Sample

What is a 'Sample'

A sample is a subset containing the characteristics of a larger population. Samples are used in statistical testing when population sizes are too large for the test to include all possible members or observations. A sample should represent the whole population and not reflect bias toward a specific attribute.

BREAKING DOWN 'Sample'

A sample is a smaller, manageable version of a larger group. For example, if you wanted to test an investment strategy on past stock data, you would have an enormous number of stocks to test. Instead of testing the strategy on every stock, you would use a sample, which allows you to draw statistical insights from a smaller group of stocks. The sample should not contain any bias, such as the survivorship bias, where you might only use stocks that have survived the entire length of time you wish to test. Choosing a sample randomly should eliminate the possibilities of bias.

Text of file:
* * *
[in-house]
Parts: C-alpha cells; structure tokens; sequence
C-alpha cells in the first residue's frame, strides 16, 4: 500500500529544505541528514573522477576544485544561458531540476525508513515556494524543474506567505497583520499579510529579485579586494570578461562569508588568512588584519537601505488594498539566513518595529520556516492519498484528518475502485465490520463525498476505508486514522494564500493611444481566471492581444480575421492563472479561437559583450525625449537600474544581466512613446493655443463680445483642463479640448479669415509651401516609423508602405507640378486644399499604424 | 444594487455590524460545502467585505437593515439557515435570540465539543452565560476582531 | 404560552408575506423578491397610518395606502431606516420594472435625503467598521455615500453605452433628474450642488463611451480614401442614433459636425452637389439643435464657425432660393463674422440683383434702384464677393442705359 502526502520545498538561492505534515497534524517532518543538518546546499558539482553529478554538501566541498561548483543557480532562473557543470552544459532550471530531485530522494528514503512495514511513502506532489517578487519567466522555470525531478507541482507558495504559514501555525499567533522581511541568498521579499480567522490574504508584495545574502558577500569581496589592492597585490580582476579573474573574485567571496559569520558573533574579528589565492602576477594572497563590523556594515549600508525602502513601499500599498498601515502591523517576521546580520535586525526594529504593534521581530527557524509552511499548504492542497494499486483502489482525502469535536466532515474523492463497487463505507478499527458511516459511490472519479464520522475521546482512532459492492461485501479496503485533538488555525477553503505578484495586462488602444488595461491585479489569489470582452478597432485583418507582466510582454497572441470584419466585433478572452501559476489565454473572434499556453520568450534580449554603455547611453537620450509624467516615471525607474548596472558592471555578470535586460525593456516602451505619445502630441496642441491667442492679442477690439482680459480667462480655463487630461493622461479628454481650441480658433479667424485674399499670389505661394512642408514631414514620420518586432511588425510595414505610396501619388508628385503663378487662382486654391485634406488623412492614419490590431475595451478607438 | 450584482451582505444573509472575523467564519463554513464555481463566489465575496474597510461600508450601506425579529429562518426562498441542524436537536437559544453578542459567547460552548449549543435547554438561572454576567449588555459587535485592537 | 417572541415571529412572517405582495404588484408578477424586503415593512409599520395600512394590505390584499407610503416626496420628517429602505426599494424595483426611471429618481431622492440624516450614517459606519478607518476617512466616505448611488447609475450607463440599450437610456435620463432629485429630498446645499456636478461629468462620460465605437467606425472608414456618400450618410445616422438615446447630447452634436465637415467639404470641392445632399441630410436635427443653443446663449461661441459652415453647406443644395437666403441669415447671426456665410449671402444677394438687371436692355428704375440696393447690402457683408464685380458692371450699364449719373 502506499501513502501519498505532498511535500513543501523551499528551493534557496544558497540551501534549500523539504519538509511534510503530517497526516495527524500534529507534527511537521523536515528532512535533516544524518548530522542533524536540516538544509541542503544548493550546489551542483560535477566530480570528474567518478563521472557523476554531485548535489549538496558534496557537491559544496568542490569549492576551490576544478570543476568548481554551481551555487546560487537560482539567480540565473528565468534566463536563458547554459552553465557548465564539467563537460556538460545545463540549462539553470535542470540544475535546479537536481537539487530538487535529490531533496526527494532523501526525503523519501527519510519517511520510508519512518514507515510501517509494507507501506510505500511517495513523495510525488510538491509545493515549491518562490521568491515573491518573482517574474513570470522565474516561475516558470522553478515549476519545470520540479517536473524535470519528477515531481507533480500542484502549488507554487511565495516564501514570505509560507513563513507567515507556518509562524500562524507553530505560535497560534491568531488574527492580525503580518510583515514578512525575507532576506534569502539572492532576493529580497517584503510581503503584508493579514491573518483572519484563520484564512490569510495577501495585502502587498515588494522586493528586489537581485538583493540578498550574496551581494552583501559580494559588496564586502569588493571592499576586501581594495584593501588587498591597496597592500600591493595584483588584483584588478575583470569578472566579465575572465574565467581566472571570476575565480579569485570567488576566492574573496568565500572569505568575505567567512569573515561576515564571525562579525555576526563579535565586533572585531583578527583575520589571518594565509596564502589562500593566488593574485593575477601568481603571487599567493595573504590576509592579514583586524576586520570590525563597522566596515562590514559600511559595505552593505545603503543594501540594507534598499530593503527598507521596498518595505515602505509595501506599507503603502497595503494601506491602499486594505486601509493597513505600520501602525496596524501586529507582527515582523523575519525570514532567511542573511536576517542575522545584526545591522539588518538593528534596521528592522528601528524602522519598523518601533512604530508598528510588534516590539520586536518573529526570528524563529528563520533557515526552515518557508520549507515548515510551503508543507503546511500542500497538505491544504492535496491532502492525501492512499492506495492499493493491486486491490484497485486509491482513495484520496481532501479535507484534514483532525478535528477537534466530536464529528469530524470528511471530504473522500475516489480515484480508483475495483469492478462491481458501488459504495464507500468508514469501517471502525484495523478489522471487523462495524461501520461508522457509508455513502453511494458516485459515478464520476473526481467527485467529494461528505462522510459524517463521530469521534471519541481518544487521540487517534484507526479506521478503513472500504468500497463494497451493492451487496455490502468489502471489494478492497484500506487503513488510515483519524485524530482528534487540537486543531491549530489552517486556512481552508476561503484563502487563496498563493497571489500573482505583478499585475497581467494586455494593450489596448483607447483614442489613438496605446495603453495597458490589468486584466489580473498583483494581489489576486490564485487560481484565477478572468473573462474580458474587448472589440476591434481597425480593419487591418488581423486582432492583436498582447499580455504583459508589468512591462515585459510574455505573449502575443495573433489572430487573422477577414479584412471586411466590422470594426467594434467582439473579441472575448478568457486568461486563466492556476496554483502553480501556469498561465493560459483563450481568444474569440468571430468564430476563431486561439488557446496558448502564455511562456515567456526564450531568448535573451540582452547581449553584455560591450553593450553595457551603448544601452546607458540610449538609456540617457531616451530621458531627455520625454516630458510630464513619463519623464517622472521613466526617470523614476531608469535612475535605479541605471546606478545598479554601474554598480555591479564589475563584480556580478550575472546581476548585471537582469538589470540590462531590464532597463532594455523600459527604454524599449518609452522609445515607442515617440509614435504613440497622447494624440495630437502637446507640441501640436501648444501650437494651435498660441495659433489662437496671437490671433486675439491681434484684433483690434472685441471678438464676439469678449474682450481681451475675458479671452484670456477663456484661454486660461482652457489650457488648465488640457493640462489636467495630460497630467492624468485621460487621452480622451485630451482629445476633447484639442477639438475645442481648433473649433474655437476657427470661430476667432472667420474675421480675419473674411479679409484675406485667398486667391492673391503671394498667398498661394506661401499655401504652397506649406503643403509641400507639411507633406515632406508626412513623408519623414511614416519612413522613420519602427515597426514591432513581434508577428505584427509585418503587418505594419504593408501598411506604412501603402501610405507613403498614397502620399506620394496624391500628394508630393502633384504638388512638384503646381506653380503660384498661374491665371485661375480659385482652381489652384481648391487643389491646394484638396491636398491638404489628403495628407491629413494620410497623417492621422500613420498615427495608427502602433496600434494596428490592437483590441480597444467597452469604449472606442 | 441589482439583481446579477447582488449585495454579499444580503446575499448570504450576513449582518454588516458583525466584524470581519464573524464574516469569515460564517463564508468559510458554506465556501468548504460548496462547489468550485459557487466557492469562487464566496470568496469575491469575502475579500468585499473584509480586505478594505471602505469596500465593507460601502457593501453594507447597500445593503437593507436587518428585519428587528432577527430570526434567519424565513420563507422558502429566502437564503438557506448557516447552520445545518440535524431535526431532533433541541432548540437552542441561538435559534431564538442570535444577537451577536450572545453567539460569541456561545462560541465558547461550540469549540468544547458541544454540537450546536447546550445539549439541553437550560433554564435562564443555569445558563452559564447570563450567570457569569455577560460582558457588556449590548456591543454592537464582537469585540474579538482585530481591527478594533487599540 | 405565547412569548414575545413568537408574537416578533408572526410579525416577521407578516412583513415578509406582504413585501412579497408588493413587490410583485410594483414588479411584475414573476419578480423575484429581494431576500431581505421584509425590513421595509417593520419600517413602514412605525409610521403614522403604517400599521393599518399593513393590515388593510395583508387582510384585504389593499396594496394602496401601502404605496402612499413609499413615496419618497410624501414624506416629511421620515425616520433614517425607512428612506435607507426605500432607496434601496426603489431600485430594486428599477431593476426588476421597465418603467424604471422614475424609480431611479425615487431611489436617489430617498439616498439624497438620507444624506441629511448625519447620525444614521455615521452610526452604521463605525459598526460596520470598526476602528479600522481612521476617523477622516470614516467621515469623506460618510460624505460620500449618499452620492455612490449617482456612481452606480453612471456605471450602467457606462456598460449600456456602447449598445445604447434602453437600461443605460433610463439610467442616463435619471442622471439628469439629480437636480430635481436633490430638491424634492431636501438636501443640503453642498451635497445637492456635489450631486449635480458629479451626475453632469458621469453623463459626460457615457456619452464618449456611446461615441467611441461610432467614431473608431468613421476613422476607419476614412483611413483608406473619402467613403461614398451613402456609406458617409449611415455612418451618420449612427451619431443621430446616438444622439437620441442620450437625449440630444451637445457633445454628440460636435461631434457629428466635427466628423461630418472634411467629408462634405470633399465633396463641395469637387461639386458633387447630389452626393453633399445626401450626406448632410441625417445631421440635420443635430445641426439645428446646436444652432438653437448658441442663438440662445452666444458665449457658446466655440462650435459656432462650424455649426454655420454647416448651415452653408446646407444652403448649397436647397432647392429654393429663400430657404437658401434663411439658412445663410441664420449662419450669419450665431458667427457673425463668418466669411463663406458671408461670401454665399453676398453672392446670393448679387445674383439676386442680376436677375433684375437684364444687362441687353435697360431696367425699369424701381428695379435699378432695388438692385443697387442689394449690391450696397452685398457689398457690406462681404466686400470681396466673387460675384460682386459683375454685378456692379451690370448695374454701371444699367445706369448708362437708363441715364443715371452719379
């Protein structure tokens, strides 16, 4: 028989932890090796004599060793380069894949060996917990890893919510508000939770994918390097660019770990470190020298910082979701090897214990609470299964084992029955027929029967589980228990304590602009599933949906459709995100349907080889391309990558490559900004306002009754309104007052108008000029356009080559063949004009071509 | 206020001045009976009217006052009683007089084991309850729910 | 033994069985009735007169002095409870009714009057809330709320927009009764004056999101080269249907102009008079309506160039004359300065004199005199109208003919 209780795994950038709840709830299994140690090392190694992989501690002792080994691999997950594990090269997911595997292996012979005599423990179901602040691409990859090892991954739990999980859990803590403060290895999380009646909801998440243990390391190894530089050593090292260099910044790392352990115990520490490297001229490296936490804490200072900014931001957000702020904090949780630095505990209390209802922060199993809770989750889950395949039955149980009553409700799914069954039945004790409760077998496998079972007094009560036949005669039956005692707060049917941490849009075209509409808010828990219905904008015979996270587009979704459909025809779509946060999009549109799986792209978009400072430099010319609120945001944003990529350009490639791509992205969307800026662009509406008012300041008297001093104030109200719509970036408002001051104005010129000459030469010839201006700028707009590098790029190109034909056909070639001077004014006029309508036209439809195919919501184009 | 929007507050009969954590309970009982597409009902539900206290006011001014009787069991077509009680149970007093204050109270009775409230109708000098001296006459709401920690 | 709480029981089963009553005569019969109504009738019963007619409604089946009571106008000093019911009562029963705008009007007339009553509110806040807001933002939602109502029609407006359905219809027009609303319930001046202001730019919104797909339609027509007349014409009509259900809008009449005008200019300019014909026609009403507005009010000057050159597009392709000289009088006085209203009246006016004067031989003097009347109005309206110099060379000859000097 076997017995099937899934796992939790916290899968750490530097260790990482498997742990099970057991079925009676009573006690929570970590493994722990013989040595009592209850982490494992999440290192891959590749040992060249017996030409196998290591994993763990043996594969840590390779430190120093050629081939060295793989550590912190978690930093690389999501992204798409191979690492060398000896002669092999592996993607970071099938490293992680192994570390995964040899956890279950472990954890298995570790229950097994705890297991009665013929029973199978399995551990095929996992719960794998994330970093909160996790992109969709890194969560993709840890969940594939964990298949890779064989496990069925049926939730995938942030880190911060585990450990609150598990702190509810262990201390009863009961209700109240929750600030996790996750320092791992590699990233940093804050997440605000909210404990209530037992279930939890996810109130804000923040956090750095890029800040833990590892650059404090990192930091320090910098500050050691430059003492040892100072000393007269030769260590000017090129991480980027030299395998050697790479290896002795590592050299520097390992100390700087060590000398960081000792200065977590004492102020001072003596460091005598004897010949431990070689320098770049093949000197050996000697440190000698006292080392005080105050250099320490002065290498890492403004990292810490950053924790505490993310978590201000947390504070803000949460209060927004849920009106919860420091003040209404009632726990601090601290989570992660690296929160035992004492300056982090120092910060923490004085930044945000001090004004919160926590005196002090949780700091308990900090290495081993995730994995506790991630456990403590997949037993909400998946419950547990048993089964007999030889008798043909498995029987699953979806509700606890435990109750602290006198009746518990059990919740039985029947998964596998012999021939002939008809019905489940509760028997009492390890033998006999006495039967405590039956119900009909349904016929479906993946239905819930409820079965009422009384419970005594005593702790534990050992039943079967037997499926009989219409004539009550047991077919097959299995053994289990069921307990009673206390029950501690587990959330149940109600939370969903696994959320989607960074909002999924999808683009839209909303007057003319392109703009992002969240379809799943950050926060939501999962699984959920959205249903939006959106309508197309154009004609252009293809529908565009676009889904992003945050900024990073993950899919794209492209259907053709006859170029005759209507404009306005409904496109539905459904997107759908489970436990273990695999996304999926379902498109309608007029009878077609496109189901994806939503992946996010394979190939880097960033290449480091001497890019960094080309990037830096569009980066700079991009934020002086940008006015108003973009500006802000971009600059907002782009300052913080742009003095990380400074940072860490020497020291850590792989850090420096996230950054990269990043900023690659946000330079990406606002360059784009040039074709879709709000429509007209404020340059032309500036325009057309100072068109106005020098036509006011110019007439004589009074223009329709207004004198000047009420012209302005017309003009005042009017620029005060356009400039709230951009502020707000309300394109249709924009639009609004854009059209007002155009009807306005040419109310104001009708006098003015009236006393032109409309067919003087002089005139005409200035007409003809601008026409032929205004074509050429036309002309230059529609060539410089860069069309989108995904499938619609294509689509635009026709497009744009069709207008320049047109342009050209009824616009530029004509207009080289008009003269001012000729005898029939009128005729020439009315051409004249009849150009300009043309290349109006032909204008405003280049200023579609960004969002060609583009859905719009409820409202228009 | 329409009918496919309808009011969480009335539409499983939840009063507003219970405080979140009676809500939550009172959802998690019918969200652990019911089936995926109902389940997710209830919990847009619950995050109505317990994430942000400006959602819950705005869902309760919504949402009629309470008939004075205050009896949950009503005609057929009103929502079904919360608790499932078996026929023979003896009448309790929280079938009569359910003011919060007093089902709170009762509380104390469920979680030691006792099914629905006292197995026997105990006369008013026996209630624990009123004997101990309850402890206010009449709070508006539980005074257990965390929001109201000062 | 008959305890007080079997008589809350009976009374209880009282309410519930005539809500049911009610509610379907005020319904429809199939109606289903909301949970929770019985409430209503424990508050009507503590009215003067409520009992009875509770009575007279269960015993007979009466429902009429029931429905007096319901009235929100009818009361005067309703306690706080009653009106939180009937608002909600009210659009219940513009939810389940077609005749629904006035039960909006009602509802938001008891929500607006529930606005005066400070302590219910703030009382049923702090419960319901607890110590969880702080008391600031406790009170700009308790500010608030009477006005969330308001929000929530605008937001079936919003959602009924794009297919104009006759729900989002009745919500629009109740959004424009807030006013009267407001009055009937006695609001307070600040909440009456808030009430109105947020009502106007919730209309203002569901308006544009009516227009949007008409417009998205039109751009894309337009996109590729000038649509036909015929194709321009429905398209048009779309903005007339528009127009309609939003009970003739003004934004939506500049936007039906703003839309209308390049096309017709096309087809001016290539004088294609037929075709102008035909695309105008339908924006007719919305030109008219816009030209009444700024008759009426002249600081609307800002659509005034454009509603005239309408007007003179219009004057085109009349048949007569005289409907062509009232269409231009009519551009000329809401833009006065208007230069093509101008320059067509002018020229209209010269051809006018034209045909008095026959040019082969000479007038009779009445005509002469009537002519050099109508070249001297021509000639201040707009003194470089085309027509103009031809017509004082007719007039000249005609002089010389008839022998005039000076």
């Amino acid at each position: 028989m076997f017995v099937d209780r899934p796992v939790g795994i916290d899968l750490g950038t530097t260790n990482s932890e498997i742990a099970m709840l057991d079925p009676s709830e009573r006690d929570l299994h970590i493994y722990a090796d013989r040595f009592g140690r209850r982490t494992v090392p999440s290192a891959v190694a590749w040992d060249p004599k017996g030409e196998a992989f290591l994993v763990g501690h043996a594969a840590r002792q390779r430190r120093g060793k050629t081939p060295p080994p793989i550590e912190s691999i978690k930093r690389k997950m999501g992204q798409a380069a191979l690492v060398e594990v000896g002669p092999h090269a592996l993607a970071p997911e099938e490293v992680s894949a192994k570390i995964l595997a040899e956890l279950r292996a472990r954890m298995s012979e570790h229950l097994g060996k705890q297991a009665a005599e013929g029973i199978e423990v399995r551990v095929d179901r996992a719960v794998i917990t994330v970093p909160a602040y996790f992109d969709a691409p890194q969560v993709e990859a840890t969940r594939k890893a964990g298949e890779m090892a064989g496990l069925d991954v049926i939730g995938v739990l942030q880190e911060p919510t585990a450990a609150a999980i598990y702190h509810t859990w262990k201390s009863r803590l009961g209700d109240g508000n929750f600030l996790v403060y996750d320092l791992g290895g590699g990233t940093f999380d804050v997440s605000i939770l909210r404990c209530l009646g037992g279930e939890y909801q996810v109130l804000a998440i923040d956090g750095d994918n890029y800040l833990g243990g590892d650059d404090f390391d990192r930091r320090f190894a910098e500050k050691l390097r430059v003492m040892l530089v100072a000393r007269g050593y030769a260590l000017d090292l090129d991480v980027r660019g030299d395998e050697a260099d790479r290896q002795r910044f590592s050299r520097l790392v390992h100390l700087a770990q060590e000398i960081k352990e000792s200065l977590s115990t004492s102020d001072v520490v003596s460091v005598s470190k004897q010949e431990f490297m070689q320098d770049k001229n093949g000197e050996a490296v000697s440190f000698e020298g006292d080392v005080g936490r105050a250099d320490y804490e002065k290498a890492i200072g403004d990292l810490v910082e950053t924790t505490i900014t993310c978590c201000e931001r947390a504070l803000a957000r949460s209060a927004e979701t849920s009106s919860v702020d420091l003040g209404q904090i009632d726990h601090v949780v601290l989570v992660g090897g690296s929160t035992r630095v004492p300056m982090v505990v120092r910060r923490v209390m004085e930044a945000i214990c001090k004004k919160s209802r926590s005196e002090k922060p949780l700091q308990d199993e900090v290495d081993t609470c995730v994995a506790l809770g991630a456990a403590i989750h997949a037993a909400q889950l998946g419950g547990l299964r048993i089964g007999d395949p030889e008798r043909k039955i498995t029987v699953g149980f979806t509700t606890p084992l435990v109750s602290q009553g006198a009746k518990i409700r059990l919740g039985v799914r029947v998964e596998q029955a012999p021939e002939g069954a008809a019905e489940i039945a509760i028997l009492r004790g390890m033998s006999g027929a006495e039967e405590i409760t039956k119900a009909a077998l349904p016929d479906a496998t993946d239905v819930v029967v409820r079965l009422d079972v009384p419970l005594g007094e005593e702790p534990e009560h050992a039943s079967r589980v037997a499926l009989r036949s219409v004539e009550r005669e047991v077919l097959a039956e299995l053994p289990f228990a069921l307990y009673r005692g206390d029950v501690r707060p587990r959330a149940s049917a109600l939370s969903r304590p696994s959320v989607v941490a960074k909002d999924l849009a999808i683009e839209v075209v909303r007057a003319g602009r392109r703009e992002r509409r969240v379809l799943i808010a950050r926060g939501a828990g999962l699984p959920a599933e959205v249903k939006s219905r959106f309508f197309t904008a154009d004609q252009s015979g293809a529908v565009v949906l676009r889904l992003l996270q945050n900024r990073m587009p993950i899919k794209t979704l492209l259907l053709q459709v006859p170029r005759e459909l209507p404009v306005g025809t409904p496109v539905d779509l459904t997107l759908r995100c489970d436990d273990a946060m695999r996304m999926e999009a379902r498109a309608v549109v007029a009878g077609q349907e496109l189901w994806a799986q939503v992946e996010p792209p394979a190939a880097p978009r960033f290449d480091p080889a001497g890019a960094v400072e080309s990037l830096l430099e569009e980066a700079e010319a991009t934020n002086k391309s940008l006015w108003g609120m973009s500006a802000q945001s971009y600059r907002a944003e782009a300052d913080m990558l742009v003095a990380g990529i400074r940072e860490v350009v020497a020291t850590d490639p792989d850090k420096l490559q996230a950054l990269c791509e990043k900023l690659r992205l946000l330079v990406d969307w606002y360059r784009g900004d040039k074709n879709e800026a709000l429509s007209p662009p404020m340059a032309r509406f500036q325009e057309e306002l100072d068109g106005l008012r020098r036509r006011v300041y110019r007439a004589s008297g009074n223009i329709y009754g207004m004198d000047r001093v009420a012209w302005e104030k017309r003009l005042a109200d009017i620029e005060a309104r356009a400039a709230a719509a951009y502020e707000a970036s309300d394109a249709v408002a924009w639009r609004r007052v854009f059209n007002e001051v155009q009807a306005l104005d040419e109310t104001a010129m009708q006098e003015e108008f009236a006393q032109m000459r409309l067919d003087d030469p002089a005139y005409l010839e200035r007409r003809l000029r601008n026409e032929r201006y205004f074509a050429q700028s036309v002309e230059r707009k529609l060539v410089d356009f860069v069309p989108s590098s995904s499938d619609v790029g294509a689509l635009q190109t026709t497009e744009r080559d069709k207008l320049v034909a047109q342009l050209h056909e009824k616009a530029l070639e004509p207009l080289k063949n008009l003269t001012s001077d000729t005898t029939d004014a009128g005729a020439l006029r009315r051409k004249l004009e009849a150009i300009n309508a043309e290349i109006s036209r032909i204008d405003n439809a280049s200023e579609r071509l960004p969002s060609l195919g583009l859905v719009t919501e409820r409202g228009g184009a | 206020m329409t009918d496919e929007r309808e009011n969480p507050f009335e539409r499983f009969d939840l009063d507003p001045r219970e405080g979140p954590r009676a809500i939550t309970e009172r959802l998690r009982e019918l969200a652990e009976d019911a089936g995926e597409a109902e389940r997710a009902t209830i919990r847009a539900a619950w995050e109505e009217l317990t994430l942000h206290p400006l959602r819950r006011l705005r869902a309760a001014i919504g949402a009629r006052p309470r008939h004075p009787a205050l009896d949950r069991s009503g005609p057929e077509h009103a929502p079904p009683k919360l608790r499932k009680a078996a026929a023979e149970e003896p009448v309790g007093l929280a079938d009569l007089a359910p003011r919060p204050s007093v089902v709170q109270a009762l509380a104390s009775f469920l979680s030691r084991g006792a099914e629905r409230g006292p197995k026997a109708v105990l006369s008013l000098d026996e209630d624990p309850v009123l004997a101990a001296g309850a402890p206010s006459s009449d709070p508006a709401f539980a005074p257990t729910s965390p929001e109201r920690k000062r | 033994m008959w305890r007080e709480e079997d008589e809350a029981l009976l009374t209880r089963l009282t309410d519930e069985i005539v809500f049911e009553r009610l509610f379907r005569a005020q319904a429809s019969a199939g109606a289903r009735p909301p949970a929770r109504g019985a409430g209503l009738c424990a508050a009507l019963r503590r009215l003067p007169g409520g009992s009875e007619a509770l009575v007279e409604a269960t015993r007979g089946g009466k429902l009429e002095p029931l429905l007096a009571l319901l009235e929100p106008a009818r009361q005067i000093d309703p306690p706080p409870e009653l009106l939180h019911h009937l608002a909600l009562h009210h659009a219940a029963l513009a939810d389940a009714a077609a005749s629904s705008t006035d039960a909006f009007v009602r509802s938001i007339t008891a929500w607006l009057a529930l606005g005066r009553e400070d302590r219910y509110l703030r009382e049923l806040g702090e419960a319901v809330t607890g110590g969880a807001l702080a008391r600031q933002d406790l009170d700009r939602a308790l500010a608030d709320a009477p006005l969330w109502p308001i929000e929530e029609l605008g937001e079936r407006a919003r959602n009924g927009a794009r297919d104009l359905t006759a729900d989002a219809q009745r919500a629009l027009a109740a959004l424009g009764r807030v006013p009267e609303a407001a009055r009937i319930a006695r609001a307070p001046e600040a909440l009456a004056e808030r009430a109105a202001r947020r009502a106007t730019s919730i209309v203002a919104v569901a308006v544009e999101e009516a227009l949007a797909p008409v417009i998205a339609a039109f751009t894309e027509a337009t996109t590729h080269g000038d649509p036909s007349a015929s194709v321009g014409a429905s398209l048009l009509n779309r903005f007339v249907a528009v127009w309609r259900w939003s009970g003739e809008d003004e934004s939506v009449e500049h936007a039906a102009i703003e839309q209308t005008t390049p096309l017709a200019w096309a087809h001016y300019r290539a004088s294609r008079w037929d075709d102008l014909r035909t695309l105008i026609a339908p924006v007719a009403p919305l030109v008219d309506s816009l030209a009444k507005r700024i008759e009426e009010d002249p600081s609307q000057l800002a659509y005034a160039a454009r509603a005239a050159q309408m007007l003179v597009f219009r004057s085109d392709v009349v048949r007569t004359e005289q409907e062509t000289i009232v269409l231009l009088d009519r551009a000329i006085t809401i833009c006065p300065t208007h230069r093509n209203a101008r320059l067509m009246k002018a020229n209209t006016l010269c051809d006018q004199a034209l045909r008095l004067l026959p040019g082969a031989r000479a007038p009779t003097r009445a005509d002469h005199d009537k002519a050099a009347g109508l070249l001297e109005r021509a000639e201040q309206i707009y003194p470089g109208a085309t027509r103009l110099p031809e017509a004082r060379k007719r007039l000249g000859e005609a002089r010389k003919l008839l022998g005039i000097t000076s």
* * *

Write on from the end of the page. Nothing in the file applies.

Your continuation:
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RELATED FAQS
  1. How can a representative sample lead to sampling bias?

    Learn how using representative samples alone is not enough to make sampling bias negligible and why elements such as randomization ... Read Answer >>
  2. What percentage of the population do you need in a representative sample?

    Learn about representative samples and how they are used in conjunction with other strategies to create useful data with ... Read Answer >>
  3. What's the difference between a representative sample and a convenience sample?

    Learn the difference between convenience sampling and representative sampling and the advantages and disadvantages of each ... Read Answer >>
  4. What's the difference between a representative sample and a random sample?

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  5. What is the difference between systematic sampling and cluster sampling?

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